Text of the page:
As a major producer and consumer of pesticides, China boasts extensive rural areas and a substantial rural population. The agricultural ecological environment supports rural development and is a crucial resource foundation for society. Statistically, China’s annual agricultural production generates over 10 billion units of PPW, of which approximately 3 billion units are irresponsibly disposed of, resulting in a cumulative weight exceeding 100,000 tons [14,22]. Consequently, the Chinese government has introduced various policies and regulations to tackle the problem of PPW on an unprecedented scale. In 2018, the Soil Pollution Prevention and Control Law of the People’s Republic of China, adopted during the Fifth Meeting of the Standing Committee of the Thirteenth National People’s Congress, mandated that PPW must be entrusted to specialized institutions or organizations for safe disposal, thereby providing legal protection for PPW management. In 2020, the Ministry of Agriculture and Rural Affairs of China introduced the “Measures for the Administration of Recycling and Disposal of Pesticide Packaging Waste”, which delineates the roles and responsibilities of producers, operators, users, and government departments. These measures ensure the continuity, supervision, and effective management of recycling and treatment activities. Additionally, in 2021, the “Law of the People’s Republic of China on the Promotion of Rural Revitalization” and the “14th Five-Year” Comprehensive Work Program for Energy Conservation and Emission Reduction underscored the obligation of governments at all levels and relevant departments to expedite the recycling and treatment of agricultural input packaging waste, including used agricultural films and pesticide containers. Nonetheless, the decentralized, concealed, and delayed characteristics of agricultural pollution necessitate a recognition that the existing policy of solely employing point source control is imperfect. Effective environmental protection demands not only governmental intervention but also widespread public engagement. RHs not only serve as the primary interface with the agricultural ecological environment but also stand as the direct beneficiaries of enhancements to this environment. Consequently, the solution to agricultural surface pollution at its root and the attainment of sustainable agricultural development can be achieved only through the regulation and guidance of RHs’ production practices.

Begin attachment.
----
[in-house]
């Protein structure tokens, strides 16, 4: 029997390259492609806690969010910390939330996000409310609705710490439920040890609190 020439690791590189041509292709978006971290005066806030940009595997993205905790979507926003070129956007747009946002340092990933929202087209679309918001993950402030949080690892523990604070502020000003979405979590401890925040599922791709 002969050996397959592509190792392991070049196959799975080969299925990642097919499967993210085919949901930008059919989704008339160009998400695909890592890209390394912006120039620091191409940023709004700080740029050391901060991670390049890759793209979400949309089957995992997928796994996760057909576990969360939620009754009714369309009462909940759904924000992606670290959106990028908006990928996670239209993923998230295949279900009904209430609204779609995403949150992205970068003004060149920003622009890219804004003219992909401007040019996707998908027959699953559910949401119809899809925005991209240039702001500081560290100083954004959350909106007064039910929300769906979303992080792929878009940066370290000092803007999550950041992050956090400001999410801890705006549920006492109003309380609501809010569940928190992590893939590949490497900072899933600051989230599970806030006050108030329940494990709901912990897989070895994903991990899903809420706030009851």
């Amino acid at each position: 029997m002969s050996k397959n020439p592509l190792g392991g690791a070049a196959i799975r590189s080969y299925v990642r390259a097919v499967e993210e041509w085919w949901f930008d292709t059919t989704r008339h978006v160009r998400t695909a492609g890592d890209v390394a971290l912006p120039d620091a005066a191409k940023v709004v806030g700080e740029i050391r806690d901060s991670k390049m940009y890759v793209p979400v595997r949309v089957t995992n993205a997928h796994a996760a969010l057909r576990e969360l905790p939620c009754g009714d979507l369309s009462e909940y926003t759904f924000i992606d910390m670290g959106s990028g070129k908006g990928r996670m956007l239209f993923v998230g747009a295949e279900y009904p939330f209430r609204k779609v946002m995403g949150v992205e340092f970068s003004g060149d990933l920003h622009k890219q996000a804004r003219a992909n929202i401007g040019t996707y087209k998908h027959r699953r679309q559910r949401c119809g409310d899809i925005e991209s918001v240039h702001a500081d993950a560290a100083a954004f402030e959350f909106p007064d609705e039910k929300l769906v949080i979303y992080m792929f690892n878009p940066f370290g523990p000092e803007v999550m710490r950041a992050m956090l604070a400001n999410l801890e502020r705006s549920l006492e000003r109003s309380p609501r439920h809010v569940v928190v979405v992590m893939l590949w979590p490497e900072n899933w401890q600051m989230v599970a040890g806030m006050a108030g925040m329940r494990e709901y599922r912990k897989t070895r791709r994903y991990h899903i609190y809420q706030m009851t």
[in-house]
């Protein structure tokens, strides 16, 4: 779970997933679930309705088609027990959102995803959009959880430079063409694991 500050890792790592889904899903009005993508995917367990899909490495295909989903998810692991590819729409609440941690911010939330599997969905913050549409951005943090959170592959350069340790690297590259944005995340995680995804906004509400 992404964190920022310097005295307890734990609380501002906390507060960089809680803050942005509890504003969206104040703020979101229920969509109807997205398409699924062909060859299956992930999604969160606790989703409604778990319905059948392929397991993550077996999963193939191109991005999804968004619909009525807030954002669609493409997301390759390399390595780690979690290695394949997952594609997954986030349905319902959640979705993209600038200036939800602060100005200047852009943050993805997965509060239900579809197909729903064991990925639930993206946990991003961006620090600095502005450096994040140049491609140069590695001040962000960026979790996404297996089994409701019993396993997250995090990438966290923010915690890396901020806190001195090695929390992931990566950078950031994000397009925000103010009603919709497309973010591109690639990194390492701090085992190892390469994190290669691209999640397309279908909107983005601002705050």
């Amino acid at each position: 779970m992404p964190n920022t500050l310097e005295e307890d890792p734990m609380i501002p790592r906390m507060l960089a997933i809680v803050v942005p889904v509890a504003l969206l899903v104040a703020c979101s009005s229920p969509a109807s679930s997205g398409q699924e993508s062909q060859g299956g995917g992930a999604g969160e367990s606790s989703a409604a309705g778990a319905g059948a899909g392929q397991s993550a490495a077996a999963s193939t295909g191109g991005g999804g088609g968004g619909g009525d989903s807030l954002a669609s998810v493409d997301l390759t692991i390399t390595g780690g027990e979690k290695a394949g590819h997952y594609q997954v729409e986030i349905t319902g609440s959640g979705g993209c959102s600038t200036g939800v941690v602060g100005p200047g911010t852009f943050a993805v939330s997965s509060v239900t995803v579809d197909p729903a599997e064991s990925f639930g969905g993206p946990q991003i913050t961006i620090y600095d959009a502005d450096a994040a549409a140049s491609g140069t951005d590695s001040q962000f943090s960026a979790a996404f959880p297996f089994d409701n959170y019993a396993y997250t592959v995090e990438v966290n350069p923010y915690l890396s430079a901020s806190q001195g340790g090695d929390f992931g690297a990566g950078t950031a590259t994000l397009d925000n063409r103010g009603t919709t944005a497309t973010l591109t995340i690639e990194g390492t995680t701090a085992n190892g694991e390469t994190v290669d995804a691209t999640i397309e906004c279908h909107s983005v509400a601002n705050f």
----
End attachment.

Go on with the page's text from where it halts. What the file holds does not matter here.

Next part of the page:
China’s basic agricultural situation of “big country, small farmers” has led to a large quantity and wide distribution of PPW, making it more difficult for the government to recover and regulate the waste. At the same time, RHs, as rational economic beings, usually make production decisions based on the pursuit of profit and aversion to loss. Therefore, the designation of ERs should not only consider the normative nature but also combine with the needs of RHs; otherwise, it will lead to ineffective policy constraints [23]. It can be seen that the formal system can only play a better role in re-straining and guiding if it is compatible with the rural social environment and the behavioral preferences of RHs [24]. Rural China is a typical humane society, and the informal system represented by SNs can not only directly urge RHs to rationally dispose of PPW but also internalize personal norms and indirectly influence RHs’ behavioral choices, which, to a certain extent, has a complementary effect with the formal system. Therefore, this paper studies the mechanism of SNs and ERs on the disposal behavior of PPW, which has great practical significance in exploring the long-term mechanism of PPW disposal.